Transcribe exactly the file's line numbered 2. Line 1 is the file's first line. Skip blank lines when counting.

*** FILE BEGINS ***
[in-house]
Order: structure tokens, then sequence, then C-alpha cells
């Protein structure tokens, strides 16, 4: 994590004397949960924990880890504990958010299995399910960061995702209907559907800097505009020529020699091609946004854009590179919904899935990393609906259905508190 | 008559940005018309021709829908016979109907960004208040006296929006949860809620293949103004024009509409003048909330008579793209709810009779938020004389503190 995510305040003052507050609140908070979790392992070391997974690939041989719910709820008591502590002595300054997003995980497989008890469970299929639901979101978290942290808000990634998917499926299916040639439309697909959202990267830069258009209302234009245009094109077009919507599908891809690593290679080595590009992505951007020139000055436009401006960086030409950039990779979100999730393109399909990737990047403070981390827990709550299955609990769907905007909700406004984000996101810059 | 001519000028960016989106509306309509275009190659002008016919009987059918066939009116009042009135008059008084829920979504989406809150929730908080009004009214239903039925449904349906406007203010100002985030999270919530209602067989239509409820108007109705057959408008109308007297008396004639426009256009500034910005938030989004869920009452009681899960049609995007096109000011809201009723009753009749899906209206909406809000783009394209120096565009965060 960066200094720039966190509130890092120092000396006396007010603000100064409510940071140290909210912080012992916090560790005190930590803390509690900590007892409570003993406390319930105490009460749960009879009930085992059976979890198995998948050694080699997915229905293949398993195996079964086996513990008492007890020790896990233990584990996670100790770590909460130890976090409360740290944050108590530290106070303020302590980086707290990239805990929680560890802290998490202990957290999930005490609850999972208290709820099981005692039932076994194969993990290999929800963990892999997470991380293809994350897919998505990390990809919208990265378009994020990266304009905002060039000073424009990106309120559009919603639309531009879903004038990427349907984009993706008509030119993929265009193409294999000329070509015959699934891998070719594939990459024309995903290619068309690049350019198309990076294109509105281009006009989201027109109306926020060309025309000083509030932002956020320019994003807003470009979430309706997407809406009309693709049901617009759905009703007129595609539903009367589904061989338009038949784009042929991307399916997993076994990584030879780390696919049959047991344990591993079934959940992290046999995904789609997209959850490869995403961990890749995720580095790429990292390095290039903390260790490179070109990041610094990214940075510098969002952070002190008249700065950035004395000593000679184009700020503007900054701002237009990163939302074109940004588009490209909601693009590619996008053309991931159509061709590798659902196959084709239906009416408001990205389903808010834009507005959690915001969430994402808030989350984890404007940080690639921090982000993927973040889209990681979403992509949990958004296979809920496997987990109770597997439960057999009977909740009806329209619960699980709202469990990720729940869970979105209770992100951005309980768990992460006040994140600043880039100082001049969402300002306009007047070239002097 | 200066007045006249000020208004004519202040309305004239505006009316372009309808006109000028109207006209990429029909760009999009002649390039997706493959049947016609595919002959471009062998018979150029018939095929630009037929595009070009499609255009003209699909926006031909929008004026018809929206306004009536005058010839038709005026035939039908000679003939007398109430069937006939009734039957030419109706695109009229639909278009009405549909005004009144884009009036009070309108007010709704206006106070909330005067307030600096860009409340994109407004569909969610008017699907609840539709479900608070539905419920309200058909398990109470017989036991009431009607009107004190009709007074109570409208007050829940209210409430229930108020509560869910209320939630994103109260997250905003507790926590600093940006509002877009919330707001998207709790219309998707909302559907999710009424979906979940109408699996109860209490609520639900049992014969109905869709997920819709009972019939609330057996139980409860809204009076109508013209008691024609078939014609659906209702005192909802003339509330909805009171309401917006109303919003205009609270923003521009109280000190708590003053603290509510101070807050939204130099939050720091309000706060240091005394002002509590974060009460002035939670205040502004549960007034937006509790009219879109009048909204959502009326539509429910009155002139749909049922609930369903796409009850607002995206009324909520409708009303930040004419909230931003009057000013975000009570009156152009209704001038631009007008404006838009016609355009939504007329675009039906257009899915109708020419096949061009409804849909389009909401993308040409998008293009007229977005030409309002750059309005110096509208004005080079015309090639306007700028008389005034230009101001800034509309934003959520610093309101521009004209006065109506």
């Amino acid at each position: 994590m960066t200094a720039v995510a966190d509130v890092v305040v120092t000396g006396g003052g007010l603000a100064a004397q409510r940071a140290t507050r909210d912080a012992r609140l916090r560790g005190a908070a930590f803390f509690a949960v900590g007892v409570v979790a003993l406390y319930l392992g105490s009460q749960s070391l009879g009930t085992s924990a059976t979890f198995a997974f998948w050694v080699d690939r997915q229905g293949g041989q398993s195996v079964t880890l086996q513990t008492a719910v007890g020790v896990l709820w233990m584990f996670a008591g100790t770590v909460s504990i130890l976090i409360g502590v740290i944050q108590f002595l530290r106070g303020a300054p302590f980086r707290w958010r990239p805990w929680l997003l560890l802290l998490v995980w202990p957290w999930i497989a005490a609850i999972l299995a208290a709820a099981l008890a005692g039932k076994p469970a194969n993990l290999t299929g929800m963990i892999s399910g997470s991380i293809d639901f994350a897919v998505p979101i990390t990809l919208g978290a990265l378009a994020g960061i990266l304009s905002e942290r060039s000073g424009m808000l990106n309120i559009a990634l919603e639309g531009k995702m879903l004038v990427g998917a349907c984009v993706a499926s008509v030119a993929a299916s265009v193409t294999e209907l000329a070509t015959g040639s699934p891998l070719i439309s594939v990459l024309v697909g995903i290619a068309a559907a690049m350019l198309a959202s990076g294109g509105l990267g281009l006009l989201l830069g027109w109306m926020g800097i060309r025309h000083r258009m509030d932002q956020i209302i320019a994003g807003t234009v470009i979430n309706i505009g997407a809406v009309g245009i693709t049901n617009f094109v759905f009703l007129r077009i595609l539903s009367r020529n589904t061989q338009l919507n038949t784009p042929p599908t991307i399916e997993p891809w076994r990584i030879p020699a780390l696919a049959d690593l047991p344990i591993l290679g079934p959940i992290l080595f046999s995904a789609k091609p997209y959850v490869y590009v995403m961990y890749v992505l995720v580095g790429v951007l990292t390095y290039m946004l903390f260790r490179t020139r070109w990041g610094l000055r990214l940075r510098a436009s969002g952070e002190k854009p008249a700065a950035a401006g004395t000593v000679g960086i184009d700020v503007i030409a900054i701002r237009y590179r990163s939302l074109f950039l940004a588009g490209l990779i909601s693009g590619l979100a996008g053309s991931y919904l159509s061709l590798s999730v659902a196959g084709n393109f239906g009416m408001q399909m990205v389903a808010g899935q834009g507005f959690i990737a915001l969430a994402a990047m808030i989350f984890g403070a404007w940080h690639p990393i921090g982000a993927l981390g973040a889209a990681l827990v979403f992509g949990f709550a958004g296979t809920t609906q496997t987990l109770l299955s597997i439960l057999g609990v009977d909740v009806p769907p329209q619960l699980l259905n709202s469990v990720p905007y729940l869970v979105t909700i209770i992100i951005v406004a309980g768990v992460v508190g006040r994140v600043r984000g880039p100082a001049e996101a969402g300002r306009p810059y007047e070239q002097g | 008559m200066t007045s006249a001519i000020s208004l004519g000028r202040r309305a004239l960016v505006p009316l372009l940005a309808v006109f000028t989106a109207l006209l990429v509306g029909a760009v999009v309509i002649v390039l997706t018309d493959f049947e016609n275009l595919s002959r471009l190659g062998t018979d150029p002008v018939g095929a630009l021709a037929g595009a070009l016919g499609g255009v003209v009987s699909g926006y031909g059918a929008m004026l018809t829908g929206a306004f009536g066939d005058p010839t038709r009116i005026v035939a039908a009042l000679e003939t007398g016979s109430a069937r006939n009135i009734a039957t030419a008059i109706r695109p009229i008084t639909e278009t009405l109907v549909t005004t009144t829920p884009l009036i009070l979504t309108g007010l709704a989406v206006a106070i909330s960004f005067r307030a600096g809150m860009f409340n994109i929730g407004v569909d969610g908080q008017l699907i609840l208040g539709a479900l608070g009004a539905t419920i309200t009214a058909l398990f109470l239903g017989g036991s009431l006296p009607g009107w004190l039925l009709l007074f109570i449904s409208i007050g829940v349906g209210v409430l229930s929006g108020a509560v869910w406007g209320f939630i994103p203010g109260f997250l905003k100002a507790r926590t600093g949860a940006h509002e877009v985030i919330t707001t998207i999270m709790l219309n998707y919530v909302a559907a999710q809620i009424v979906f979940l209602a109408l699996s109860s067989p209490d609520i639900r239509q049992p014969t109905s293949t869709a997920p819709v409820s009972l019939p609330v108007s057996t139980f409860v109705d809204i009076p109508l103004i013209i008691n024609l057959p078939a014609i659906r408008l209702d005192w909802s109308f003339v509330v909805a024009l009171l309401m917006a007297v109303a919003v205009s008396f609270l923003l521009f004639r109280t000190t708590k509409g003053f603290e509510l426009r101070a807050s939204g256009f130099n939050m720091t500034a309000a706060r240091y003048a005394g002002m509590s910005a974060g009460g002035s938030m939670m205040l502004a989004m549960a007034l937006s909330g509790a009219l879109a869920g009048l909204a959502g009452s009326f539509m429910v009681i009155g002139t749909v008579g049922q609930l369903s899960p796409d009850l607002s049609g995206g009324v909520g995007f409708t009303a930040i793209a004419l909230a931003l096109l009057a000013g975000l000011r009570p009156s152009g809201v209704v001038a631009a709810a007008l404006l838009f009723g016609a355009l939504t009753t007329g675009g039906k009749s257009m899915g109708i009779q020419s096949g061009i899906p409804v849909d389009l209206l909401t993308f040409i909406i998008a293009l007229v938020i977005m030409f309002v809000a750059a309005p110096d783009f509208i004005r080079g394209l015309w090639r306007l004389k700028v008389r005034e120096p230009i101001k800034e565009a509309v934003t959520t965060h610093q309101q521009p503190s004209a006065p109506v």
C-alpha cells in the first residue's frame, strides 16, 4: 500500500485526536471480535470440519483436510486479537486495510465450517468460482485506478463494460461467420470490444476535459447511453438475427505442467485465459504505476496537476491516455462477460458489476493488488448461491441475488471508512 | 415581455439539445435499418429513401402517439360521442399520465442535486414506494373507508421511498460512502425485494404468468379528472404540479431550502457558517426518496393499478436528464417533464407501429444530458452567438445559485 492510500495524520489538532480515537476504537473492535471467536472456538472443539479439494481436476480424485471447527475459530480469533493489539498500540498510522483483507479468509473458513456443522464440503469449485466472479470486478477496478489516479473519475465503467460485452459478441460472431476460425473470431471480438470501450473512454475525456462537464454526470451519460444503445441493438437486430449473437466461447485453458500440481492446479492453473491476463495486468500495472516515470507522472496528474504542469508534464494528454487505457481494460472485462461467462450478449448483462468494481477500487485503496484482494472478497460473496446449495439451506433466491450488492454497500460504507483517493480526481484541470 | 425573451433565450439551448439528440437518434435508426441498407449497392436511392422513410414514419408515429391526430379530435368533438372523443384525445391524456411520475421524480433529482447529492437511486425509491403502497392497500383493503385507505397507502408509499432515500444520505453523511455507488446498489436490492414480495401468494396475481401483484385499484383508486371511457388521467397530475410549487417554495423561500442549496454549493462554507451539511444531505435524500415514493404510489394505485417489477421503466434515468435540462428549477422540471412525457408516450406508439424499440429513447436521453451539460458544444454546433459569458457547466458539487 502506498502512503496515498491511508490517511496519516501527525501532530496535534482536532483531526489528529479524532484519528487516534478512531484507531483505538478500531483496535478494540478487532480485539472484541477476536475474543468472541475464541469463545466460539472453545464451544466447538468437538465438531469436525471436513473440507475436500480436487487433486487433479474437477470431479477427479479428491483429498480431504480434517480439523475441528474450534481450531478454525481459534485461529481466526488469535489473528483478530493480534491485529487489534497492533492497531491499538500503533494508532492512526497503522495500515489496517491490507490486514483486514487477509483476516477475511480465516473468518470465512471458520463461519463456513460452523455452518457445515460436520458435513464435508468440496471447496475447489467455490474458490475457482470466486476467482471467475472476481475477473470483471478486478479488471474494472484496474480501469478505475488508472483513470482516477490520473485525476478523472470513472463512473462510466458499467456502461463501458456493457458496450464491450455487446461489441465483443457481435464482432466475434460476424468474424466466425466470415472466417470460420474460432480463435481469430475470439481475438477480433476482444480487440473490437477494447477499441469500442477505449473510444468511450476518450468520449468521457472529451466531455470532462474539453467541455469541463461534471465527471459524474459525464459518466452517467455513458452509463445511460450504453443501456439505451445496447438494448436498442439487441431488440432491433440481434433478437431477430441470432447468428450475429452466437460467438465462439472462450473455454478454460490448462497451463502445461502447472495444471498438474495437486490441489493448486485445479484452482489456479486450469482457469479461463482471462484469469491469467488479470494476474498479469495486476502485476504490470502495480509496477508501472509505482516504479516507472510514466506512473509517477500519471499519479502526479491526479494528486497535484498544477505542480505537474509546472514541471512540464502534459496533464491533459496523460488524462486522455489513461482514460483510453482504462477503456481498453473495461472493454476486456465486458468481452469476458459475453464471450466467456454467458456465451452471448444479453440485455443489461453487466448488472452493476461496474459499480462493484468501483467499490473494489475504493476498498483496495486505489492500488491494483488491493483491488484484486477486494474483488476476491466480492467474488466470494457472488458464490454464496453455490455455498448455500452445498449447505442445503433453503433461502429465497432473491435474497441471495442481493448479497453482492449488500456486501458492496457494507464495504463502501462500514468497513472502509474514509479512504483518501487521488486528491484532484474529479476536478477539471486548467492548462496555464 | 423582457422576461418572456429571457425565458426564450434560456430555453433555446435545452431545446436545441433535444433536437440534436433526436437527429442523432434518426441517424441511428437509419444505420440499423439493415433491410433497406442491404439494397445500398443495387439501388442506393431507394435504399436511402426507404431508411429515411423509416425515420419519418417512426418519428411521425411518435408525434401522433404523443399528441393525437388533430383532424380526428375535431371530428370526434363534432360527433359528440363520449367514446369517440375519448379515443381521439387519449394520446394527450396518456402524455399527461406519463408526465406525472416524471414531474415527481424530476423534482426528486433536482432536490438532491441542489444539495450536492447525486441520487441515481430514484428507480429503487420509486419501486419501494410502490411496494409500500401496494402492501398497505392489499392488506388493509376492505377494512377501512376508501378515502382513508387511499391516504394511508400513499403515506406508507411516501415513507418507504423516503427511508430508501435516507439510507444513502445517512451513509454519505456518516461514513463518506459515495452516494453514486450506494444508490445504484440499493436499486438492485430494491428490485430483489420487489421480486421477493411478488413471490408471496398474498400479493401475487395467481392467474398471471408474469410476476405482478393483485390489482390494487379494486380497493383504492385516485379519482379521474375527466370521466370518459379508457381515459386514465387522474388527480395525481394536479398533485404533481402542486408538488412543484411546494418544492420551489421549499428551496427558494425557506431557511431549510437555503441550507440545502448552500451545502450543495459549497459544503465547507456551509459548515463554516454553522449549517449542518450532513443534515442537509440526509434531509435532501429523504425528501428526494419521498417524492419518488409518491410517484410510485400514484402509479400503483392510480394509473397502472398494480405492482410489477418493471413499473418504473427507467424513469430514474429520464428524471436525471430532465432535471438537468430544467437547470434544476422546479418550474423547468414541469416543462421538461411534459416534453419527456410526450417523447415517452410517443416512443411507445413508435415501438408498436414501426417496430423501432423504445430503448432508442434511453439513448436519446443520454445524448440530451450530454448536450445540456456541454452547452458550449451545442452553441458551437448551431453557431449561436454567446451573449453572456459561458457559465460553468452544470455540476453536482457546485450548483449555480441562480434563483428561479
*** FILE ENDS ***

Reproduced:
Order: structure tokens, then sequence, then C-alpha cells